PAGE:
40 ELECTRICAL CIRCUITS AND OHM’S LAW
Figure 40-1 All complete circuits must have a power source, a power path, protection (fuse), an electrical load (light bulb in this case), and a return path back to the power source.
Figure 40-2 The return path back to the battery can be any electrical conductor, such as a copper wire or the metal frame or body of the vehicle.
Figure 40-3 An electrical switch opens the circuit and no current flows. The switch could also be on the return (ground) path wire.
Figure 40-4 Examples of common causes of open circuits. Some of these causes are often difficult to find.
TECH TIP: “Open” Is a Four-Letter Word An open in a circuit breaks the path of current flow. The open can be any break in the power side, load, or ground side of a circuit. A switch is often used to close and open a circuit to turn it on and off. Just remember, Open = no current flow Closed = current flow Trying to locate an open circuit in a vehicle is often difficult and may cause the technician to use other fourletter words, such as “HELP”!
Figure 40-5 A short circuit permits electrical current to bypass some or all of the resistance in the circuit.
Figure 40-6 A fuse or circuit breaker opens the circuit to prevent possible overheating damage in the event of a short circuit.
Figure 40-7 A short-to-ground affects the power side of the circuit. Current flows directly to the ground return, bypassing some or all of the electrical loads in the circuit. There is no current in the circuit past the short. A short-to ground will also cause the fuse to blow.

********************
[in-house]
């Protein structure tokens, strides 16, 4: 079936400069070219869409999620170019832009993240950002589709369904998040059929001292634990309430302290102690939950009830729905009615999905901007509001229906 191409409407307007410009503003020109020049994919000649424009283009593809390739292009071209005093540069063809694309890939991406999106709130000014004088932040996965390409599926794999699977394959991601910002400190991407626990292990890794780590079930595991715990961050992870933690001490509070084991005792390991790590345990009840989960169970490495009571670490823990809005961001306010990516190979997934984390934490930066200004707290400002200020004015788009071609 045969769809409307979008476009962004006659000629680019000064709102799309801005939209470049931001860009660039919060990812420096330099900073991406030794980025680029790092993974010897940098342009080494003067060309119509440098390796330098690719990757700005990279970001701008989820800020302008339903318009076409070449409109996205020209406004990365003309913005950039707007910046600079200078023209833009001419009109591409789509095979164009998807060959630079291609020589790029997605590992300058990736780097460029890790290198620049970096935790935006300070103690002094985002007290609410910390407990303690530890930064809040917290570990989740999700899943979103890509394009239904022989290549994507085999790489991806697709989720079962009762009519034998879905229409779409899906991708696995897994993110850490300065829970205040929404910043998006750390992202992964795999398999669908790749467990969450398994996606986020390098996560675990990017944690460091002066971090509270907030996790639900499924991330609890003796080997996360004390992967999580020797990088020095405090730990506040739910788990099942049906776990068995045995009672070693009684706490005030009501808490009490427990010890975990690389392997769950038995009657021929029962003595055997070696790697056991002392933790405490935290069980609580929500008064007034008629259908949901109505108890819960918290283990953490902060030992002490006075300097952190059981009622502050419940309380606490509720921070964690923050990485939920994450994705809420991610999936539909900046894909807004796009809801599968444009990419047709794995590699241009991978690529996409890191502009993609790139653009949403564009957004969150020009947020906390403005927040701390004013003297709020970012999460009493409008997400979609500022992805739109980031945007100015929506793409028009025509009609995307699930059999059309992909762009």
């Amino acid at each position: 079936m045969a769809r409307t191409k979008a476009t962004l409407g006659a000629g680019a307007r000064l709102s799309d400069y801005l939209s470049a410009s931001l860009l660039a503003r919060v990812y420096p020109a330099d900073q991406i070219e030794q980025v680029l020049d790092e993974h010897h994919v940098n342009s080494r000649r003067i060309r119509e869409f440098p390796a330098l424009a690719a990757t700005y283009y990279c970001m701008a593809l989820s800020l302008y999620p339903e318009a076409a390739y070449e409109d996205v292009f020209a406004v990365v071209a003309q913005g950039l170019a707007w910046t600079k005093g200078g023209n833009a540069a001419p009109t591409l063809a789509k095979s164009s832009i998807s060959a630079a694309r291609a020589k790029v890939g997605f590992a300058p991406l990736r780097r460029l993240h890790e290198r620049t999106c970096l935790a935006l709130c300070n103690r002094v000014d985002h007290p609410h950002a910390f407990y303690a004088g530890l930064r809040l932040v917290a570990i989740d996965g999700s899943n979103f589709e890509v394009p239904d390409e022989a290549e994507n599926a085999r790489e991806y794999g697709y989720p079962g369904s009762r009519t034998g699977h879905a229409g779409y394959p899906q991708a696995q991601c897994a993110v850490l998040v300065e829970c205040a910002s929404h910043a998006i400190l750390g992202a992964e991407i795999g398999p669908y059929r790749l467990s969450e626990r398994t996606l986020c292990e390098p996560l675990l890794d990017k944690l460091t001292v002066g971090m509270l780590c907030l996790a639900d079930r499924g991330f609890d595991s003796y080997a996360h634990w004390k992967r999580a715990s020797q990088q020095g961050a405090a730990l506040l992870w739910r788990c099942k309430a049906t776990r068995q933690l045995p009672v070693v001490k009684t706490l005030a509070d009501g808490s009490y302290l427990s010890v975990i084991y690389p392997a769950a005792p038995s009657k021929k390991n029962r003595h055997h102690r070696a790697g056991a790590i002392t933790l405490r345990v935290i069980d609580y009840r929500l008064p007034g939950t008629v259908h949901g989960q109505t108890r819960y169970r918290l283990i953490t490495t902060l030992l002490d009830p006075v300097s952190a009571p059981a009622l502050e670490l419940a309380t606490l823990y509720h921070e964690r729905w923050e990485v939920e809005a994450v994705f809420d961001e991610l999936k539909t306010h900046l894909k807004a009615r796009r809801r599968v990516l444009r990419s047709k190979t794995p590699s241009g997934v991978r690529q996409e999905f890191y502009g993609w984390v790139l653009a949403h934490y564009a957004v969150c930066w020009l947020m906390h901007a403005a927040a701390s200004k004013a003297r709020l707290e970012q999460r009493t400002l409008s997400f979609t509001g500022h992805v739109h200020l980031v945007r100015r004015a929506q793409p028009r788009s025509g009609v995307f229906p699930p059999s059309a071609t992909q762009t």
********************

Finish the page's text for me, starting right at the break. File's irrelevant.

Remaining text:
REAL WORLD FIX: The Short-to-Voltage Story A technician was working on a Chevrolet pickup truck with the following unusual electrical problems. 1. When the brake pedal was depressed, the dash light and the side marker lights would light. 2. The turn signals caused all lights to blink and the fuel gauge needle to bounce up and down. 3. When the brake lights were on, the front parking lights also came on. The technician tested all fuses using a conventional test light and found them to be okay. All body-to-engine block ground wires were clean and tight. All bulbs were of the correct trade number as specified in the owner’s manual.
REAL WORLD FIX: The Short-to-Voltage Story (cont.) NOTE: Using a single-filament bulb (such as a #1156) in the place of a dual-filament bulb (such as a #1157) could also cause many of these same problems. Because most of the trouble occurred when the brake pedal was depressed, the technician decided to trace all the wires in the brake light circuit. The technician discovered the problem near the exhaust system. A small hole in the tailpipe (after the muffler) directed hot exhaust gases to the wiring harness containing all of the wires for circuits at the rear of the truck. The heat had melted the insulation and caused most of the wires to touch. Whenever one circuit was activated (such as when the brake pedal was applied), the current had a complete path to several other circuits. A fuse did not blow because there was enough resistance in the circuits being energized, so the current (in amperes) was too low to blow any fuses.
Figure 40-8 Electrical flow through a circuit is similar to water flowing over a waterwheel. The more water (amperes in electricity), the greater the amount of work (waterwheel). The amount of water remains constant, yet the pressure (voltage in electricity) drops as the current flows through the circuit.